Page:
Big Fat Tire: Don’t take your time on a mountain bike for granted | SummitDaily.com

Big Fat Tire: Don’t take your time on a mountain bike for granted

Mike Zobbe
Big Fat Tire

I grew up in Indiana. It was a good place to grow up in a lot of ways: My neighborhood was full of kids and we played all the games you'd expect kids to play, running around until our folks would yell out the back door that it was time for supper.

Although we ran around, it had more to do with the energy level of youth than anything else. Indiana wasn't steeped in the same culture of physical fitness we see in Colorado, in general, and mountain towns, in particular. One of the first things one of my sisters remarked when she came to visit was (PC alert), "There aren't any fat people."

Here in the High Country, many of us (maybe most of us) wrap ourselves up in an athletic identity. It's not all of us by any means, but even if we're not racer types, we hike, we bike and we slide down (and often up) snow by our preferred method. "Sedentary" is not a descriptive word for most of us, and even those of us who are somewhat on the lower end of the sliding athletic scale are probably in better shape than the average person in this country.

Yes, many of us wrap our identity in what trail we biked or hiked or ran. Even the motorized toys some of us play with require a fair amount of effort. (I certainly got a great workout the last time I tried to ride a snowmobile — I got stuck or rolled onto the side so many times that I got a burley, all-body workout wrestling it upright and back onto firm snow). We don't need to be elite-level athletes to take pride in staying fit — and being unsatisfied when we're not.

Over the years, some of my friends have to come to grips with declines in athletic ability. Usually it's due to injury, sometimes it's due to advancing age (the statistics don't lie) and sometimes it's due to illness. My advice to those friends is usually sympathetic platitudes along the lines of, "You'll get through it," or, "Focus on what you can do," and things like that.

This summer, I've been the one facing some health issues that have me wondering if I'll ever think of myself as an athlete again. Like most times when we offer advice and empathy to our friends, it's not the same until you experience it yourself. You don't realize just how much your ego is wrapped up in this movie you've been playing in your mind for so many years, a movie starring you. I'm hopeful that with medical assistance — be it chemical, therapeutic, spiritual, or mechanical, as in surgery — my life as an athlete (such as I've ever been, which has hardly been elite) isn't over.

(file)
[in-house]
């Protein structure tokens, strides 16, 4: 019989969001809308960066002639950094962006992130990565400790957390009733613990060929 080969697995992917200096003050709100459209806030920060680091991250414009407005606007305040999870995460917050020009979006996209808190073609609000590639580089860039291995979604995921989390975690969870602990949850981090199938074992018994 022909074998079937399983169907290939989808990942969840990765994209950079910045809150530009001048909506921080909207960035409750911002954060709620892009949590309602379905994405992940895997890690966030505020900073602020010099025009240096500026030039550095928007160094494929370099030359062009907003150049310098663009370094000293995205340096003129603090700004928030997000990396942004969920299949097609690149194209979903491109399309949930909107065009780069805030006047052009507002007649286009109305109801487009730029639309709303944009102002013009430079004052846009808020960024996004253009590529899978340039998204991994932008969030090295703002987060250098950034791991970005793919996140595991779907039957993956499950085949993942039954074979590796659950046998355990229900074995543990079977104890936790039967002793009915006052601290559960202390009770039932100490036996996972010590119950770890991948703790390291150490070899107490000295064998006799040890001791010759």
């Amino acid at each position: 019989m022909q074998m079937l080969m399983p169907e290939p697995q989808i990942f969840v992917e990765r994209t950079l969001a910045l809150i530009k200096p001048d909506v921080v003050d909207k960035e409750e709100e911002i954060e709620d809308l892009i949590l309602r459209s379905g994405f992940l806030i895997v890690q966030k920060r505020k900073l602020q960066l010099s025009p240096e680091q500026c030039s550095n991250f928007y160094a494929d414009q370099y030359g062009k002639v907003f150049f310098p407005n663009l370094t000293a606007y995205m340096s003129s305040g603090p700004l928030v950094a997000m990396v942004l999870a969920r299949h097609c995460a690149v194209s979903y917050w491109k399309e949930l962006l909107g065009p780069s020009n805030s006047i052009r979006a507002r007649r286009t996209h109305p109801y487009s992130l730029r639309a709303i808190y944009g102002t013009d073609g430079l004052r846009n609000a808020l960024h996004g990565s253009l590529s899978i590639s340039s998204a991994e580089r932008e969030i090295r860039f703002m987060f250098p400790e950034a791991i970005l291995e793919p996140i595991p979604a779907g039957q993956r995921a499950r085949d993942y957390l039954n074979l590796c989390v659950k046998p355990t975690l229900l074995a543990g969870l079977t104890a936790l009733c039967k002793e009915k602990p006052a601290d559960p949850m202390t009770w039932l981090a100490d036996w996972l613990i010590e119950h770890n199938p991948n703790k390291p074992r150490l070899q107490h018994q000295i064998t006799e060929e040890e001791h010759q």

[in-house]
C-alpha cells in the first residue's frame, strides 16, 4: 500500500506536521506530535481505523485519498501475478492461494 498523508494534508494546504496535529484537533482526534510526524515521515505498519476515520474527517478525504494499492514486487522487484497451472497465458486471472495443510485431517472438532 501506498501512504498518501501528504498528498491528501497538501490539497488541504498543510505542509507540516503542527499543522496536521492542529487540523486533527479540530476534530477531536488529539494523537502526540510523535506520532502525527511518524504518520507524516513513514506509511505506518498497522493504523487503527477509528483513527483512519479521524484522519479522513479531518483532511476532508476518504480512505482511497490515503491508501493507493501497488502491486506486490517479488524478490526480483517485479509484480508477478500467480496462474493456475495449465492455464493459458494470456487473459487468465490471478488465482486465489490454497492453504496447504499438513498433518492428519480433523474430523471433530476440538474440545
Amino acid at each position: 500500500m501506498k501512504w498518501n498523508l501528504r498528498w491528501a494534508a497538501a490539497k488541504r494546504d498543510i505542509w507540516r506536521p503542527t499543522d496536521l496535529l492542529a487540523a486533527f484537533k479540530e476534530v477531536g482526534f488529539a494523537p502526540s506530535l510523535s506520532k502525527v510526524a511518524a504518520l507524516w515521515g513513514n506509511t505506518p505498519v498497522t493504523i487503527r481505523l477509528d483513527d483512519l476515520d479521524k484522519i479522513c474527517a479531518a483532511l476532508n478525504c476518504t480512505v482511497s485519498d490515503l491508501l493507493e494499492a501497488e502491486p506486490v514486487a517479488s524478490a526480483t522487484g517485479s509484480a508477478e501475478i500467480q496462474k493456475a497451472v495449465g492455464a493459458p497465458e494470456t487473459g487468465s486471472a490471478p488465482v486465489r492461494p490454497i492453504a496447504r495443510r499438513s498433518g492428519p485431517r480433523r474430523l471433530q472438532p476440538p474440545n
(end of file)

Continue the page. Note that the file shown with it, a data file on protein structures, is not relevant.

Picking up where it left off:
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But what if it is? For a long time, I've told myself how fast or how hard I've played isn't the point. I've had a lot of grand adventures in places so beautiful, so humbling, so awe inspiring that they took my breath away. No photos posted on social media can ever capture the feeling of those experiences. The point is just being outdoors, in a beautiful place with friends. That's easy to say until your healthy and fit friends are waiting a ridiculous amount of time for you on a ride. They're your friends and they're supportive, but still, it's all an ego thing, and the ego doesn't like being crushed. How does one readjust to a new reality? I have to say, I don't have any good answers to that question.

Now that it's me, I can say that I finally understand. I understand that it's easy to say, "You'll be fine," "You'll find other things to do" and the worst of them all: "Life goes on." Indeed it does, but it's not as easy as I'd like. One thing is for sure: I've always taken good fitness and good health for granted. I took youth for granted.

If I have a moral to this story, it's that we should never take our health, our ability to have adventures, or our ability to charge up and down mountains for granted. Soak in all those moments, drink them like fine wine or cold water on a hot day, but don't get wrapped up too tightly in an identity. Don't grasp at what you think you are, because it's all, as the Buddhists say, impermanent.

Misc. ramblings

OK, enough philosophy and sympathy fishing. It's fall. The aspens are at their full, golden glory and peaks have been dusted with snow again. We have maybe a month left to ride here in Summit County, so get out there. Get out and ride an aspen-lined trail, especially in the morning or evening, when the sunlight diffusing through the yellow leaves practically permeates your pores. It's fleeting, it's impermanent — do it now.

Fall road-trip season will quickly be upon us. My fall workload is usually so busy that I don't get much free time for road trips until mid-October, which is about perfect for Fruita, Moab, Salida or the Front Range.

Fall trips are the best, at least in my opinion. They're the last hurrah — the final bow. One reason the fat-bike-in-snow bug hasn't bit me is I'm usually ready to get off the bike. This year has been different with the lack of saddle time, but usually, I'll have ridden so much that I'm ready for a break. Those fall trips are a sweet way to say to my bike, "Until we meet again in the spring, m'love." (OK, it's not as weird as that, but you get the idea.)

My soapbox polemic: Fall can be like melting-snow season, so don't forget your melting snow trail etiquette. Give trails that are vulnerable to damage a little time to dry out, or ride in the morning when they're still frozen. Most of our newer trails are designed well enough to take some use when wet, but if you leave ruts (or if you find yourself riding off the trail and turning the singletrack to single-and-a-half-track) it might be time to find somewhere else to go.

That's all I've got for now. Enjoy the autumn!

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